Venture Capital Trusts
Venture Capital Trusts (VCT) are investment companies, listed on the London Stock Exchange, that aim to provide higher income earners with the opportunity to invest their money into smaller businesses in exchange for favourable tax breaks.
VCT’s look to collect money from individual investors/groups and re-invest the funds into smaller UK businesses in order to provide them with the necessary equity or ‘seed capital’ needed to fuel future investment and develop their business.
To encourage support for these smaller businesses, the UK government offer lavish tax benefits for investing in such schemes, which is also aimed at compensating investors for the considerably higher risk.
How do they work?
One of the major attractions is that the scheme allows investors to claim ‘upfront’ income tax relief at a rate of 30% on their investment, however this is on the basis that the investor will continue to hold the shares for at least 5 years.
You will receive up to 30% tax relief on the value of the investment up to a total of £200,000 per tax where this relief essentially acts as a tax credit, which is offset against any income tax liability arising in the year.
Like with most schemes, Venture capital Trusts may also pay out dividends to investors which also benefit from being tax-free (providing that they originate from the initial £200,000 investment).
- Claim up to 30% income tax relief on the total amount invested in the scheme (providing that the shares purchased are held for at least 5 years since the date of purchase)
- When the VCT pays out dividends, no income tax falls due on these amounts and they are not required to be reported on a self-assessment return.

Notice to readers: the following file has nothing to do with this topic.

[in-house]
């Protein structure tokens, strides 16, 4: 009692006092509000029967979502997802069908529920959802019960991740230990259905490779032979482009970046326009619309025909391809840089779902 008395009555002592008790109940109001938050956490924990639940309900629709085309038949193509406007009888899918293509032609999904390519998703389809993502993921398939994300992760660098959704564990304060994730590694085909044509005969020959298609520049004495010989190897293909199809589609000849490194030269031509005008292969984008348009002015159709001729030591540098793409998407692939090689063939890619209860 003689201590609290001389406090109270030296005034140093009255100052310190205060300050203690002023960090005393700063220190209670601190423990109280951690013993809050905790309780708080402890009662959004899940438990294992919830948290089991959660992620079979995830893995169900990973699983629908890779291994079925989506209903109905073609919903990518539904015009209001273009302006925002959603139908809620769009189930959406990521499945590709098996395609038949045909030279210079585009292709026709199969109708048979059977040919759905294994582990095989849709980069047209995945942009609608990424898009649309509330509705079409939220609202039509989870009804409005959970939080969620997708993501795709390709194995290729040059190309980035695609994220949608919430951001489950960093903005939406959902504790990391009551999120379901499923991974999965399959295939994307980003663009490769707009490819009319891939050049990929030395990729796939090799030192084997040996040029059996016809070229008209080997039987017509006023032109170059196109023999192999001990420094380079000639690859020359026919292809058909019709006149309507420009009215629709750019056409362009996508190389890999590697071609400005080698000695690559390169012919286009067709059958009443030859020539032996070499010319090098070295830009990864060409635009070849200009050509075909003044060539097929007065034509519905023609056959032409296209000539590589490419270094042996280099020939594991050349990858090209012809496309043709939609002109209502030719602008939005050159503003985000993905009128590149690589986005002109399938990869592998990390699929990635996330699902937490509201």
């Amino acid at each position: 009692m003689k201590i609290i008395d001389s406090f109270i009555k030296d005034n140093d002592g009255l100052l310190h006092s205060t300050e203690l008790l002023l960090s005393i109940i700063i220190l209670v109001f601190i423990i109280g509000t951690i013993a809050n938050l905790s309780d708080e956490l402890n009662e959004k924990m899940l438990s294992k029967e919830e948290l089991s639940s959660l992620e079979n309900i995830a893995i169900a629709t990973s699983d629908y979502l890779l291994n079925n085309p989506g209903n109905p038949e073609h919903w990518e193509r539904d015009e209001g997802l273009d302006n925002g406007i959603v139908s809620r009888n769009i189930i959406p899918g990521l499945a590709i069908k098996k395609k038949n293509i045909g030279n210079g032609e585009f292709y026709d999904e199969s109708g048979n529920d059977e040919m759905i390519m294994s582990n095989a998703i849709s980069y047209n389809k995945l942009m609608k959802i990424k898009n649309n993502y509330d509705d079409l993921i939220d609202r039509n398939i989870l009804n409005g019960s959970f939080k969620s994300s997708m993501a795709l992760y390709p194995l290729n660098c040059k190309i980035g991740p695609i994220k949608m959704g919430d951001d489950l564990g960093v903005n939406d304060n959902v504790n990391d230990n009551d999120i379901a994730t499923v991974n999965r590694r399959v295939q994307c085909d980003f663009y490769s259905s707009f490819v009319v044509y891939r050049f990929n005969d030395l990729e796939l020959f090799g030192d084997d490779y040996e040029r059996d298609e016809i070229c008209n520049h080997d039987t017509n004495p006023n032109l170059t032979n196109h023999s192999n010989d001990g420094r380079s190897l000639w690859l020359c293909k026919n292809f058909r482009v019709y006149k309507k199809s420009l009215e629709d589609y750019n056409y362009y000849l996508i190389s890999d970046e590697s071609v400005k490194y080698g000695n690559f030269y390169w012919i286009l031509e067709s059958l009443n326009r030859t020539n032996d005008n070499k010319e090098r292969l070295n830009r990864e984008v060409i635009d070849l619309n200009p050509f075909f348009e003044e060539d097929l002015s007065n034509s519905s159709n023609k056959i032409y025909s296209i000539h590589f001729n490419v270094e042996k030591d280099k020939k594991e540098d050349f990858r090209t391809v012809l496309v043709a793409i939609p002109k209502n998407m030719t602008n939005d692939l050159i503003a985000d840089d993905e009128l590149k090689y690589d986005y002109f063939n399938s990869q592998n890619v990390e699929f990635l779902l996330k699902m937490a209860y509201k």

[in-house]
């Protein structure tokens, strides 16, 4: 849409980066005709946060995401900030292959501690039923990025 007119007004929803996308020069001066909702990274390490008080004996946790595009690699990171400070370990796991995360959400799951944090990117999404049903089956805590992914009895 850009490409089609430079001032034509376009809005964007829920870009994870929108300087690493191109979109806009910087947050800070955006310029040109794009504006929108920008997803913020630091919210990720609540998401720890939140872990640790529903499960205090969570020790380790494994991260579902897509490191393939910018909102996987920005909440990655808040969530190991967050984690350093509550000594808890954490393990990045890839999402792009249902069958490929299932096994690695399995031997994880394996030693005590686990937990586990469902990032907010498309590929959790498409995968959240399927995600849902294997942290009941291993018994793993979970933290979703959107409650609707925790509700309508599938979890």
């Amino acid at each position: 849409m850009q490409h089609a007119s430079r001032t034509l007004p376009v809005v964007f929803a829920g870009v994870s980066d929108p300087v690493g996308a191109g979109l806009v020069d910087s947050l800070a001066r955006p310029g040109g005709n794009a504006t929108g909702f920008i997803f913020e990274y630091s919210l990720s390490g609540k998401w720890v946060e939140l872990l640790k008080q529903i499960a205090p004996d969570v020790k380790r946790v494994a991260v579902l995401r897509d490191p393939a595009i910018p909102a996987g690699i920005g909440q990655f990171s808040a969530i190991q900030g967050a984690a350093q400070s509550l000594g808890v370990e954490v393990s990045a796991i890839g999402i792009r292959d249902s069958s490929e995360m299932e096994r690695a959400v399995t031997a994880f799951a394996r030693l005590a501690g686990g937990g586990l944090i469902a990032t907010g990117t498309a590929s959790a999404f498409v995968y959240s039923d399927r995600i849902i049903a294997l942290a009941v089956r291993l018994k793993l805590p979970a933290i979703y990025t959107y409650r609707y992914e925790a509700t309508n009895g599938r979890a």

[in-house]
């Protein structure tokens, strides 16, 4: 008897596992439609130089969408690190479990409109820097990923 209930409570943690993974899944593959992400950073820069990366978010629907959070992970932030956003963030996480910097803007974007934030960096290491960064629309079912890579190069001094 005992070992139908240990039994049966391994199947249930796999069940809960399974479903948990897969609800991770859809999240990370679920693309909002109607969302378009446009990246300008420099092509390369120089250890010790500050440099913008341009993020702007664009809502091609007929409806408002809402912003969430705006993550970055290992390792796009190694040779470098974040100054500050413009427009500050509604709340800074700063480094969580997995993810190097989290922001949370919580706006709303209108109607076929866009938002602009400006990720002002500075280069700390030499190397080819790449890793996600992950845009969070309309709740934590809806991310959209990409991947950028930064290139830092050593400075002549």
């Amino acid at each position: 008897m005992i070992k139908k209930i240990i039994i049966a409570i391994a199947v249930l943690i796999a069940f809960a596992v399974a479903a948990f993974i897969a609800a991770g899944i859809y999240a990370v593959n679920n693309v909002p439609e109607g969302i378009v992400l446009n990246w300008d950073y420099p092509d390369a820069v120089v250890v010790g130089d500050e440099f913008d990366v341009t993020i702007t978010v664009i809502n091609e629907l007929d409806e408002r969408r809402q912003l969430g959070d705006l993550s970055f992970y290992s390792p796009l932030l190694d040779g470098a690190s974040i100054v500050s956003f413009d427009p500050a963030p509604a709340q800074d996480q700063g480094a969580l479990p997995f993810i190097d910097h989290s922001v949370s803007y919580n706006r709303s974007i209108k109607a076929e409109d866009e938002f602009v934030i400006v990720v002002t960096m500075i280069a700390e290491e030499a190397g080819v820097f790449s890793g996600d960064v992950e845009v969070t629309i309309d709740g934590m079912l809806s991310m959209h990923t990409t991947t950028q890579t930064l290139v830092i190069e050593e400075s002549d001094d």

- Providing you hold the shares for 5 years, when you come to dispose of/sell these shares any gain is not liable to capital gains tax meaning that any growth or appreciation in share value is completely tax-free.
- You cannot invest more than £200,000 into a VCT scheme in any one tax year.
- If you decided to re-invest any dividends received from your investment, this counts towards the yearly £200,000 limit.
- You are entitled to the full income tax relief however you must intend to hold the shares in the VCT for at least 5 years – if you dispose of them before this date you will be required to repay a portion of the tax relief previously claimed
Katie has total employment income in the year of £60,000, dividend income of £10,000 and has invested a total of £12,500 into a qualifying VCT scheme.
|Basic rate (£37,500 x20%)||£7,500|
|Higher rate (£10,000 x 40%)||£4,000|
|Dividend allowance (£2,000 x 0%)||–|
|Dividend Higher rate (£8,000 x 32.5%)||£2,600|
Qualifying VCT Investment
(£12,500 x 30%) (£3,750)
Total tax liability £10,350
What is the risk?
Quite honestly, the risk is considerably higher than other types of investment.
- Investments into VCT’s provides smaller companies with the required funding, however these companies are less established and have a higher chance of failing, ie. you’re more likely to lose your money.
- VCT shares are highly illiquid which means that these types of investments are extremely difficult to be sold on quickly and are not easily exchanged for cash without their values diminishing substantially.
- It ‘locks in’ investors for a minimum of five years if they wish to claim the full income tax relief.
- The favourable tax treatment of VCT’s is not set in stone and may change in future years.
- With all investments, the value may fall as much as it may rise!
- As well as Venture Capital Trusts being highly risky, they also tend to be very complex and will require investors to carefully research and read into any schemes before investing
No reliance should be placed on the content of this blog as the basis for any investment or other decision in connection with advice given to third parties and we recommend that specialist financial advice should be sought in connection to Venture Capital Trusts investments.
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